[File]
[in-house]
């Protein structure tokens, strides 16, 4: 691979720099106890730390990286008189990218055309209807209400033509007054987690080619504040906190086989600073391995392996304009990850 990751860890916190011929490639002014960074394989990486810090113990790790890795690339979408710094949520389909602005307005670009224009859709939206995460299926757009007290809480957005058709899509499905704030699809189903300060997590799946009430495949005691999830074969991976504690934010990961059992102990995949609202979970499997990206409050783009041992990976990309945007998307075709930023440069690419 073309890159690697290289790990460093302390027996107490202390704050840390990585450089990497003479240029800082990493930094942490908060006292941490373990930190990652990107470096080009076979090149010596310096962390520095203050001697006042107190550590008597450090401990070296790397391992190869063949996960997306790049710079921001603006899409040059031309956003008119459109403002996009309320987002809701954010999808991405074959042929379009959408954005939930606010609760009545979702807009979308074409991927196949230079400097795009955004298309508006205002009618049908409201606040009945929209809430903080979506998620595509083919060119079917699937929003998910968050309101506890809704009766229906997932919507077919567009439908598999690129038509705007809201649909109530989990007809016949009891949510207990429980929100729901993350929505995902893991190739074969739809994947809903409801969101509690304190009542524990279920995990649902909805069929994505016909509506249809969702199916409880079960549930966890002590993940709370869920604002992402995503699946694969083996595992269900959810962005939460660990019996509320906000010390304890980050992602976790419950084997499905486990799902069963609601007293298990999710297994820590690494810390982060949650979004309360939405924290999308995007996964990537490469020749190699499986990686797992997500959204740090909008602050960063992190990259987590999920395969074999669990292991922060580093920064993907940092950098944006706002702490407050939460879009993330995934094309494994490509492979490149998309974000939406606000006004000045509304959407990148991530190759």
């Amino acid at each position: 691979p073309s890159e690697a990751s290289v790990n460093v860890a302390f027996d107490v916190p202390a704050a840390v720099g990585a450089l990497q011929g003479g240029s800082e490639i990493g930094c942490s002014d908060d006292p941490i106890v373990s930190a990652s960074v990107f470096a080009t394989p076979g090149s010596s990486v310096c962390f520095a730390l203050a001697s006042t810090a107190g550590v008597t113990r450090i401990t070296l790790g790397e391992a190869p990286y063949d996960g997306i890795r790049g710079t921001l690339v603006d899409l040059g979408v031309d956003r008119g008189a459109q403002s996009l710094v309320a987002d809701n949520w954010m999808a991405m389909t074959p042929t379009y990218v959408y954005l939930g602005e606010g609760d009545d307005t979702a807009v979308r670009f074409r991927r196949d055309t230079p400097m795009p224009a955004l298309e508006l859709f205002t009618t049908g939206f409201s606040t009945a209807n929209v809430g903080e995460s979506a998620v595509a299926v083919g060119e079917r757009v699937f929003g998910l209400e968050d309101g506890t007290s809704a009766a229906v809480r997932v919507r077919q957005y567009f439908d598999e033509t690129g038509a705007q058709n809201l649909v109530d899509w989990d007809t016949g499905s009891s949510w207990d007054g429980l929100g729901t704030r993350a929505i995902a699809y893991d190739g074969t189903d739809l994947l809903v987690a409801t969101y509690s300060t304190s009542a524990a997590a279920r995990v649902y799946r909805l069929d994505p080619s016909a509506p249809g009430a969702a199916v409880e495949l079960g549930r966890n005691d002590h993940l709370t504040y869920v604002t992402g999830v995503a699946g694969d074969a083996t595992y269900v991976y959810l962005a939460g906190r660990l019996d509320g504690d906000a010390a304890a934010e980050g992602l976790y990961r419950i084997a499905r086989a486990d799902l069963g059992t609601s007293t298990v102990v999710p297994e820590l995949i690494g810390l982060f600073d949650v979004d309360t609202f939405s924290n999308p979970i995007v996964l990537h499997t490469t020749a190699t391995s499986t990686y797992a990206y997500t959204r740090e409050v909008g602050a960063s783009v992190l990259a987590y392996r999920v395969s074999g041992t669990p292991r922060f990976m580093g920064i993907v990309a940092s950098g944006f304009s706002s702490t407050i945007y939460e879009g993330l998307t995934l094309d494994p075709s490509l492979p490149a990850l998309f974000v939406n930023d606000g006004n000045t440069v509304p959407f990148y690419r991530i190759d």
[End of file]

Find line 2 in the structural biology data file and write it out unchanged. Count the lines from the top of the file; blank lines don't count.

């Protein structure tokens, strides 16, 4: 691979720099106890730390990286008189990218055309209807209400033509007054987690080619504040906190086989600073391995392996304009990850 990751860890916190011929490639002014960074394989990486810090113990790790890795690339979408710094949520389909602005307005670009224009859709939206995460299926757009007290809480957005058709899509499905704030699809189903300060997590799946009430495949005691999830074969991976504690934010990961059992102990995949609202979970499997990206409050783009041992990976990309945007998307075709930023440069690419 073309890159690697290289790990460093302390027996107490202390704050840390990585450089990497003479240029800082990493930094942490908060006292941490373990930190990652990107470096080009076979090149010596310096962390520095203050001697006042107190550590008597450090401990070296790397391992190869063949996960997306790049710079921001603006899409040059031309956003008119459109403002996009309320987002809701954010999808991405074959042929379009959408954005939930606010609760009545979702807009979308074409991927196949230079400097795009955004298309508006205002009618049908409201606040009945929209809430903080979506998620595509083919060119079917699937929003998910968050309101506890809704009766229906997932919507077919567009439908598999690129038509705007809201649909109530989990007809016949009891949510207990429980929100729901993350929505995902893991190739074969739809994947809903409801969101509690304190009542524990279920995990649902909805069929994505016909509506249809969702199916409880079960549930966890002590993940709370869920604002992402995503699946694969083996595992269900959810962005939460660990019996509320906000010390304890980050992602976790419950084997499905486990799902069963609601007293298990999710297994820590690494810390982060949650979004309360939405924290999308995007996964990537490469020749190699499986990686797992997500959204740090909008602050960063992190990259987590999920395969074999669990292991922060580093920064993907940092950098944006706002702490407050939460879009993330995934094309494994490509492979490149998309974000939406606000006004000045509304959407990148991530190759």